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Review: This Time Next Year, by Sophie Cousens

This is a romantic comedy centered around Quinn and Minnie, who were born a minute apart in the same London hospital, and then spend their lives orbiting each other without even being aware of it. We get the majority of the novel through Minnie's point of view, so we mostly see her interactions with her parents, her friends, and her business. Overall, this was a charming, fun, easy read that was an enjoyable romcom but probably won't ultimately leave much of an impression.

Here are the things I liked about this book: Minnie and Quinn's banter, and their relationship at large. It was fizzy, realistic, and above all legitimately funny. The slow build of their relationship from fast friends to an almost-couple to people that fall back in together was believable, and the things that kept them apart never felt contrived in the way you often get when a romance novel tries that trope. The sexual tension between them was also fiercely palpable - I yelped when they finally got together, and actually groaned in that chapter where they almost get it on but then are interrupted by Minnie's parents. The vignettes interspersed throughout the book, where we get these little brief past moments where Minnie and Quinn keep almost coming together and just missing each other, also added a really lovely layer of yearning and "oh nooooooooooo, it's just the fucking timing that's off!"-ness (is there a term for that? There really should be an official word for that feeling) to the whole novel.

I also loved the amount of pagetime that Cousens gave over to Minnie and Leila's friendship. Leila is a fully-fledged character with a quite distinct personality to Minnie, which is surprisingly rare in romcoms - she never read like the token Best Friend character, but legitimately gave good advice and pushed back when she needed to. Minnie and Leila also got into an important fight about halfway through the book and the appropriate amount of paragraphs was given over to the importance of a strong, lasting, external female friendship in any romantic partnership.

The characterization was also really well done - every single character was fully-fledged, and was true to their motivations and internal monologues throughout the book. I think Quinn's big romantic speech at the end might have fallen a little flat for me, since we spent so little time in his head and we didn't get to see the development of the relationship from his point of view, but other than that, I believed every character to be fully themselves (sidenote: Fleur was a delight and there should have been more of her in the book). I don't believe Minnie's mother fully earns her redemption by the end of the novel, but with that exception, I think everyone's storyline resolved itself in a way that was believable and true to their overall character arc.

Some things I didn't like - the stretching of credibility beyond the suspension of disbelief usually required in romcoms. Look, I'm sorry, Sophie, but it's just NOT POSSIBLE for two people to run into each other accidentally this many times in London in the space of one year. 9 million people live in this city. It is many, many miles large (I don't know the actual geographic spread and I couldn't be bothered to look it up; I'm sure someone will @ me). I have never, not once, accidentally run into anybody in this city, and I am a regular in some pretty restricted neighborhoods. This detracted from an otherwise very charming novel.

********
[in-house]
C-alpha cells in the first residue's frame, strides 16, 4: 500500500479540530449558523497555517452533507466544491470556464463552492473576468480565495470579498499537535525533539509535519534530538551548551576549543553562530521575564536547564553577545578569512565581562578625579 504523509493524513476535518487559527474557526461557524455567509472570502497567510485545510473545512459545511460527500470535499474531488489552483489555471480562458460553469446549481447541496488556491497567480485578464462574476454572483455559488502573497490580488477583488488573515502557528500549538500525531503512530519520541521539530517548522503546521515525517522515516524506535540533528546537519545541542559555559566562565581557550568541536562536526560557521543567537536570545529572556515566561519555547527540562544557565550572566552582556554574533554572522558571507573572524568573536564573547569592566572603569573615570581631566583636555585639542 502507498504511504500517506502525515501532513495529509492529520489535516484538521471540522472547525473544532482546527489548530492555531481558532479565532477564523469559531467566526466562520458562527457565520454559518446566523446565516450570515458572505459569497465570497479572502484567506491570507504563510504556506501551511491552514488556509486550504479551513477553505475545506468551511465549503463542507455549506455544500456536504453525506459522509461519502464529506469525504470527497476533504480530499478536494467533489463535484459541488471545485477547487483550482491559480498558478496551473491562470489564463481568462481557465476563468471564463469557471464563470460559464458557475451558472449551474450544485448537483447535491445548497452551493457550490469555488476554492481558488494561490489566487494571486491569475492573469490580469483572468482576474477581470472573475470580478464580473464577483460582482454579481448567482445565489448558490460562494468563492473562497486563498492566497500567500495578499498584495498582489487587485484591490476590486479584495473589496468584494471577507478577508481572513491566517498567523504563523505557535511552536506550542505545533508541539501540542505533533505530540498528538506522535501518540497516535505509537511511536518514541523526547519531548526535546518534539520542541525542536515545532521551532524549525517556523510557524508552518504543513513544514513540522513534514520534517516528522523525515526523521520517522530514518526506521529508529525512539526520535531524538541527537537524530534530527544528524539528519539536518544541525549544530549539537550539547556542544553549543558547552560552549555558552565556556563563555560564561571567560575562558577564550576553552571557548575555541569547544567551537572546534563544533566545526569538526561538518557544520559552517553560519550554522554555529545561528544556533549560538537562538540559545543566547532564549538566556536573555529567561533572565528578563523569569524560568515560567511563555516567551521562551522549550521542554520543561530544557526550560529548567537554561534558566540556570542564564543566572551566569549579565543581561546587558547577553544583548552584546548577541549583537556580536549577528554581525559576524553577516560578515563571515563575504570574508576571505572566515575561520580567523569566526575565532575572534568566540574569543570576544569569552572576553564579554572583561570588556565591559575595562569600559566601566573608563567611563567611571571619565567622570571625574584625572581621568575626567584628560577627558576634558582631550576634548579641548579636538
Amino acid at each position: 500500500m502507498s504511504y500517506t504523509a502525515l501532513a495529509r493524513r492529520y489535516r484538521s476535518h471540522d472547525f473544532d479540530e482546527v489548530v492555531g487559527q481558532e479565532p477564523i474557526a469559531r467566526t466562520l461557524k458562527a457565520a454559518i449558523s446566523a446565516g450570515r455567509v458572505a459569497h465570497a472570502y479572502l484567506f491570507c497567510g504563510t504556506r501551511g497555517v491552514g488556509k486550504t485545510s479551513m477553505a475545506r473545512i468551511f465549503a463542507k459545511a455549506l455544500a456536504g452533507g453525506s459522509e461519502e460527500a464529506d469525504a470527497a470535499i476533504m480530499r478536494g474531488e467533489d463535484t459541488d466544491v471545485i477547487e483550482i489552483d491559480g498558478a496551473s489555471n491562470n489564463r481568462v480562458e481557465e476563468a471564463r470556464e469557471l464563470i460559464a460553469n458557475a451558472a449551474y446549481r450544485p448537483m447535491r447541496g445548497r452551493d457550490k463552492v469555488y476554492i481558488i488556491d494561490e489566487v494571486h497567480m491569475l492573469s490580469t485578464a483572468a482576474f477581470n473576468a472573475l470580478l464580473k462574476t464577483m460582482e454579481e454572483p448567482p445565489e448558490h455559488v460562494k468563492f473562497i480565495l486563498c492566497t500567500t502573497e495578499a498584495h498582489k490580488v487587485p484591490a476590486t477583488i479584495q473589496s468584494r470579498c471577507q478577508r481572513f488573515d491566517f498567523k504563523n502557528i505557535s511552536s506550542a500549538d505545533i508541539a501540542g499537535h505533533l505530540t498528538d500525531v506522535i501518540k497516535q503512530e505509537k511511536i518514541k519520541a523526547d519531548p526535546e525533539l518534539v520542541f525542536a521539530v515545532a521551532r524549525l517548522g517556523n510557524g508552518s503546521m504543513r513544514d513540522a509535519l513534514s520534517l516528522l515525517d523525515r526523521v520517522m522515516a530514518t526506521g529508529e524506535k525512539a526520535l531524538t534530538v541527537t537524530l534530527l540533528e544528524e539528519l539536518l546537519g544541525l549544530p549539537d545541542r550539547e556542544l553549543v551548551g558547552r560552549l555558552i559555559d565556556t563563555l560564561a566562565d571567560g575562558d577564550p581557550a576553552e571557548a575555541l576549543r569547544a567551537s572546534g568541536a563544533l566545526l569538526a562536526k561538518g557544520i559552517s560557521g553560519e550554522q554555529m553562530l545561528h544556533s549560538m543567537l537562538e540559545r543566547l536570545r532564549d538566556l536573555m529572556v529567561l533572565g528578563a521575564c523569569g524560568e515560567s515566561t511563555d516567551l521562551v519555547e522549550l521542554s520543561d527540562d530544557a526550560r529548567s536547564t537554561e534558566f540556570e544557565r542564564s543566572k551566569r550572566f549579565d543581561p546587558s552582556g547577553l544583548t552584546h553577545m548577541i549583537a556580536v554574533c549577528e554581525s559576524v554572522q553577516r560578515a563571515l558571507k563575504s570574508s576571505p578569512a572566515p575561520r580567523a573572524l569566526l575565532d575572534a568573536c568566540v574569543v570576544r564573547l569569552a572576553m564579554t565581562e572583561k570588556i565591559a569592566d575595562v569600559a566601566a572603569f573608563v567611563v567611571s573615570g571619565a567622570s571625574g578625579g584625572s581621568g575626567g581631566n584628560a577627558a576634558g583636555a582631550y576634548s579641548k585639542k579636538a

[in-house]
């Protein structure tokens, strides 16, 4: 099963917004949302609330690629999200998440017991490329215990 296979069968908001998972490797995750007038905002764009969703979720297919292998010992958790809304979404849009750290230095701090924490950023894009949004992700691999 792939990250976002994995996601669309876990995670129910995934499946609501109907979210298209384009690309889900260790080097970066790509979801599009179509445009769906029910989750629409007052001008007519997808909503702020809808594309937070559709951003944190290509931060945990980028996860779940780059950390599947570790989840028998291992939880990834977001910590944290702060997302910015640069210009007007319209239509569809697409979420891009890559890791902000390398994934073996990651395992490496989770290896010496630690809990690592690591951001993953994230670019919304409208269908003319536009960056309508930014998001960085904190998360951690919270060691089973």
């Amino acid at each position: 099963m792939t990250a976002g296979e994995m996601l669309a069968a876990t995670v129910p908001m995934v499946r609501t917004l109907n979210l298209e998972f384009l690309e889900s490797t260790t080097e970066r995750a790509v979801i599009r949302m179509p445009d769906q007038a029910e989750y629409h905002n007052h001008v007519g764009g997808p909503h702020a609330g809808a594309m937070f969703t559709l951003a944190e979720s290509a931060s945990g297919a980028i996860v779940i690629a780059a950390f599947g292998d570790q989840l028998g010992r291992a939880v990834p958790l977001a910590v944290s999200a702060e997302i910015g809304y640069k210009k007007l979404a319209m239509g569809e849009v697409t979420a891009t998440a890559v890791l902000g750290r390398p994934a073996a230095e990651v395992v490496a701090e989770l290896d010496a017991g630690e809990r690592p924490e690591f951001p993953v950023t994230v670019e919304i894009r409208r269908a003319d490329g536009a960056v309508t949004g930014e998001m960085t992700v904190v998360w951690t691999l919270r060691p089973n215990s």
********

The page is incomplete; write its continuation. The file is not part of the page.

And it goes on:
I also didn't love the way Sophie Cousens just kind of glossed over Quinn's mother, Tara's, recovery from anxiety and depression. It happened pretty quickly, and the main takeaway seems to be that if you do have anxiety and depression, all you have to do is garden and talk to a new friend and you'll be over it in just a few weeks. I don't want to take too much from this, as it's not like this book is, you know, any serious indication of what treatment for those diseases should look like; but for a book that had spent such a long time carefully showing the way Tara's illness had impacted her son and how Quinn reacted to it in such a raw, believable, heartbreaking way, it did seem like Cousens took the easy way out at the end to try and wrap up the story neatly, and that did leave a bit of a bad taste in my mouth.

All told, though, this was a charming, easy romcom that I enjoyed the experience of reading. It handled some tricky topics globally well, and offered some truly first-class banter. If you want a palate cleanser that you don't have to think about too much, or even carry the memory of with you into your next read, then I do recommend this as like, the book equivalent of lemon sorbet. Could have used more sex, though.

Happy reading,

Amélie xx

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I’m Amélie, I love books and reading, and I also love talking about them.

I’m incredibly lucky to be bilingual, so I read books in both French and English, and will talk about both of those on here – although I will do more in English, since I know that’s probably what the majority of the people who ever find this blog will be interested in!

I also like history, traveling, Shakespeare, coffee, cheese, musicals, Italian Baroque art, the ballet, Mock the Week and Have I Got News For You, flowers, makeup, high heels, and baking. Yes, I’m a walking cliché. I am aware.

Please do tweet at me with any suggestions/book recommendations/thoughts.

In case you’re curious – yes, Pride and Prejudice is my favorite book of all time.

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